So, below are ideas of some great things you can do to really make the most of your time off.
1. Rest and relax.
Pursue activities during your time off that genuinely de-stress you – enjoying a massage, embarking on a long bike ride, reaching for those books you never seem to get around to finishing – whatever comes to mind. Give your mind space to wander, go and see family members, or sleep in.
We all have different things that most relax us – but whatever you do, ensure you do rest and relax during this rare sustained period when you will have no work responsibilities. Don’t in any way feel guilty about not doing much if you don’t want to, and don’t feel obliged to fill your days with as much excitement as possible. This is your time – so use it selfishly.
2. Spend quality time with your friends and family.
During those busy early days and weeks after you start a new job, you might realistically struggle to find much free time to spend with your nearest and dearest. A break before starting your new job could therefore be the perfect ‘in-between’ time to catch up with your loved ones. Whether you jet off on a Caribbean holiday with your relatives or instead simply enjoy some quality time at home, don’t forget to take lots of photos and videos to remind you of what an amazing time you had. You could even print off a photo of you and your loved ones to take pride of place on your desk!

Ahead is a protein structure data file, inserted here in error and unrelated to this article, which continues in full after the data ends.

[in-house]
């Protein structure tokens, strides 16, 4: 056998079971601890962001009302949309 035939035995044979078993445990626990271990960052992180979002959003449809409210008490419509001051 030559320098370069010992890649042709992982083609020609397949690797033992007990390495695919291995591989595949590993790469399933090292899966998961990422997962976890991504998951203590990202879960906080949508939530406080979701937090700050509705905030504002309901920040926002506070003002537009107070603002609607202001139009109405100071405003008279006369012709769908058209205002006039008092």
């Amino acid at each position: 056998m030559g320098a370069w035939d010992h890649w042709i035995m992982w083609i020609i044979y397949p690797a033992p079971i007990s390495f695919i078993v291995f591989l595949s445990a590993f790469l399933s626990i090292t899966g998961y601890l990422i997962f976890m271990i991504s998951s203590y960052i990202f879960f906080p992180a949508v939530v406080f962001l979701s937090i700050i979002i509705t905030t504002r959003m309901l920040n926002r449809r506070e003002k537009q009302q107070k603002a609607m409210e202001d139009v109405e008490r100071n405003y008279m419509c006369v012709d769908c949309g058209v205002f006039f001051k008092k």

3. Use your time to prepare to start the new job.
You might want to think during your time off about the impact that you want to make for your new employer, in addition to devising an ‘action plan’ that’ll help you to achieve this. So, take the time to get yourself into the right mindset for the role. Have you planned and practised your commute? What about purchasing the right outfit, or getting all that miscellaneous ‘life admin’ done before your daily schedule becomes swamped once more? You might even send an email to your new boss, letting them know how excited you are to join.
You’ll know that you already have the skills and experience needed to succeed in the role – after all, that’s why it was offered to you. But if you’re entering a new industry or there are aspects of the job that aren’t so familiar to you from past roles, a bit of time to research and prepare during your break could be very well spent. You could spend time researching your new company, your boss and your colleagues, and familiarise yourself with some of the latest industry news and developments.
By following some of the tips above, you’ll be more relaxed, and ready to shift your mindset to what is required of you in your new role. And the more prepared you feel, the more confident you’ll be and the better you’ll come across.
Productive and purposeful time off will help you to get off to a great start
So, when you’re negotiating the start date of your new role, ensure that you allow yourself at least a few days in between to refocus. Don’t worry about looking uncommitted if you do this – it will actually be quite the opposite. Your new employer will know for themselves how important it is to take some time out when you finish one chapter of your career and are about to embark on the next.
Rowan O’Grady is president of Hays North America. A version of this article originally appeared on Hays’ Viewpoint blog.